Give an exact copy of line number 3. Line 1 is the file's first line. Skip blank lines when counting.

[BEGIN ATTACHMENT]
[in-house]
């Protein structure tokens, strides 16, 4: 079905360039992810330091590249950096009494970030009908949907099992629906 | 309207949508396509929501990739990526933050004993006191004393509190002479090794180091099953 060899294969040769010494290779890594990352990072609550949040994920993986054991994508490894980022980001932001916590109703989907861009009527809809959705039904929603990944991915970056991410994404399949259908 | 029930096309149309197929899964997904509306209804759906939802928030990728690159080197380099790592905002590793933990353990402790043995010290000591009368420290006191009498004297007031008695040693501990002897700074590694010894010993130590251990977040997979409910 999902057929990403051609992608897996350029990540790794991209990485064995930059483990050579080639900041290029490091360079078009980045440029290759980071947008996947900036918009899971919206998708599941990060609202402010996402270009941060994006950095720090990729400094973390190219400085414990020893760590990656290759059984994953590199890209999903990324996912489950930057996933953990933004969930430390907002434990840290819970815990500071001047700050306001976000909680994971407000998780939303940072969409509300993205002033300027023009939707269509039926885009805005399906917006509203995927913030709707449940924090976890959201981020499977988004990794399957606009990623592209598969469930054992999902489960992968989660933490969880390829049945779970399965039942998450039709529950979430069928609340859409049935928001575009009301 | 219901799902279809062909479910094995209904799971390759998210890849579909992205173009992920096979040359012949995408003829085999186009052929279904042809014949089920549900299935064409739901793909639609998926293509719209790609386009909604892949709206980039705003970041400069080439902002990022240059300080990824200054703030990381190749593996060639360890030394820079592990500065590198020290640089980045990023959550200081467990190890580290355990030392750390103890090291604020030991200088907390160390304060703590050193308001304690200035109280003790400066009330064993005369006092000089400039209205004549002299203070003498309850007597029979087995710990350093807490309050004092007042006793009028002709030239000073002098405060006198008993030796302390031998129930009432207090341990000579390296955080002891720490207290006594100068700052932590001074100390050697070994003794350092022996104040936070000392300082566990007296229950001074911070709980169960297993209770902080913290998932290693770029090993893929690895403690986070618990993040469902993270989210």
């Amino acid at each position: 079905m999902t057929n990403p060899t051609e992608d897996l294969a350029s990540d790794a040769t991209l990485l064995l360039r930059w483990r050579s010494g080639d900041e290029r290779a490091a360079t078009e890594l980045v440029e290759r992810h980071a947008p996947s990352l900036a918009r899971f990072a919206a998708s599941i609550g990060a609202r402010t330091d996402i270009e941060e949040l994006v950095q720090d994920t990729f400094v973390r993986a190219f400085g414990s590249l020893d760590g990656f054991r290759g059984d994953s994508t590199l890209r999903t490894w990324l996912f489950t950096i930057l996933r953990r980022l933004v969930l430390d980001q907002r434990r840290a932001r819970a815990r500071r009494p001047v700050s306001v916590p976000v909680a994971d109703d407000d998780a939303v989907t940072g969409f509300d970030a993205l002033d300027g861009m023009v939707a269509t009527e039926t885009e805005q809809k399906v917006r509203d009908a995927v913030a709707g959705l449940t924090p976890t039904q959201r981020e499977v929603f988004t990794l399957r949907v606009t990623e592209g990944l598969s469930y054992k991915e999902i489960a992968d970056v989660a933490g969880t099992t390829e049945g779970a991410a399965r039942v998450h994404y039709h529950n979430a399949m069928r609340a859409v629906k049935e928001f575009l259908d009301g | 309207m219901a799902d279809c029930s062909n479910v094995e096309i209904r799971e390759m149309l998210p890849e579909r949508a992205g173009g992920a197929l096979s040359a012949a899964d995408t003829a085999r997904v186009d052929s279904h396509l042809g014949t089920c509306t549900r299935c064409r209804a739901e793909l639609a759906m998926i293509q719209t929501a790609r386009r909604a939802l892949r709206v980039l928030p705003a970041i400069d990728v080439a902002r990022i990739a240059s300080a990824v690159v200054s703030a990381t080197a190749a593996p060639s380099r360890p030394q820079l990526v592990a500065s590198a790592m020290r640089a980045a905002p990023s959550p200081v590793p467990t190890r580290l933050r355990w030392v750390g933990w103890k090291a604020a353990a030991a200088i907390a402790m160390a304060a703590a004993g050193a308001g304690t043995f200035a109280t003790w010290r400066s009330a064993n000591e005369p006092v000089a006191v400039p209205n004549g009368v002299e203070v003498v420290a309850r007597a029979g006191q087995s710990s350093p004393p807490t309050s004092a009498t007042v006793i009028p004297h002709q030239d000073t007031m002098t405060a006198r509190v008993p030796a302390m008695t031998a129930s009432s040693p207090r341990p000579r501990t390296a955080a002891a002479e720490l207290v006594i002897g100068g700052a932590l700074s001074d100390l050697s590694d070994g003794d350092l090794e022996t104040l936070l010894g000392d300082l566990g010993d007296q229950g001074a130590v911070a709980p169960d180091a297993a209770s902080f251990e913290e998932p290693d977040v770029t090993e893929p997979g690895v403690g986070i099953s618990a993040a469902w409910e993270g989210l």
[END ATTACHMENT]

């Amino acid at each position: 079905m999902t057929n990403p060899t051609e992608d897996l294969a350029s990540d790794a040769t991209l990485l064995l360039r930059w483990r050579s010494g080639d900041e290029r290779a490091a360079t078009e890594l980045v440029e290759r992810h980071a947008p996947s990352l900036a918009r899971f990072a919206a998708s599941i609550g990060a609202r402010t330091d996402i270009e941060e949040l994006v950095q720090d994920t990729f400094v973390r993986a190219f400085g414990s590249l020893d760590g990656f054991r290759g059984d994953s994508t590199l890209r999903t490894w990324l996912f489950t950096i930057l996933r953990r980022l933004v969930l430390d980001q907002r434990r840290a932001r819970a815990r500071r009494p001047v700050s306001v916590p976000v909680a994971d109703d407000d998780a939303v989907t940072g969409f509300d970030a993205l002033d300027g861009m023009v939707a269509t009527e039926t885009e805005q809809k399906v917006r509203d009908a995927v913030a709707g959705l449940t924090p976890t039904q959201r981020e499977v929603f988004t990794l399957r949907v606009t990623e592209g990944l598969s469930y054992k991915e999902i489960a992968d970056v989660a933490g969880t099992t390829e049945g779970a991410a399965r039942v998450h994404y039709h529950n979430a399949m069928r609340a859409v629906k049935e928001f575009l259908d009301g | 309207m219901a799902d279809c029930s062909n479910v094995e096309i209904r799971e390759m149309l998210p890849e579909r949508a992205g173009g992920a197929l096979s040359a012949a899964d995408t003829a085999r997904v186009d052929s279904h396509l042809g014949t089920c509306t549900r299935c064409r209804a739901e793909l639609a759906m998926i293509q719209t929501a790609r386009r909604a939802l892949r709206v980039l928030p705003a970041i400069d990728v080439a902002r990022i990739a240059s300080a990824v690159v200054s703030a990381t080197a190749a593996p060639s380099r360890p030394q820079l990526v592990a500065s590198a790592m020290r640089a980045a905002p990023s959550p200081v590793p467990t190890r580290l933050r355990w030392v750390g933990w103890k090291a604020a353990a030991a200088i907390a402790m160390a304060a703590a004993g050193a308001g304690t043995f200035a109280t003790w010290r400066s009330a064993n000591e005369p006092v000089a006191v400039p209205n004549g009368v002299e203070v003498v420290a309850r007597a029979g006191q087995s710990s350093p004393p807490t309050s004092a009498t007042v006793i009028p004297h002709q030239d000073t007031m002098t405060a006198r509190v008993p030796a302390m008695t031998a129930s009432s040693p207090r341990p000579r501990t390296a955080a002891a002479e720490l207290v006594i002897g100068g700052a932590l700074s001074d100390l050697s590694d070994g003794d350092l090794e022996t104040l936070l010894g000392d300082l566990g010993d007296q229950g001074a130590v911070a709980p169960d180091a297993a209770s902080f251990e913290e998932p290693d977040v770029t090993e893929p997979g690895v403690g986070i099953s618990a993040a469902w409910e993270g989210l």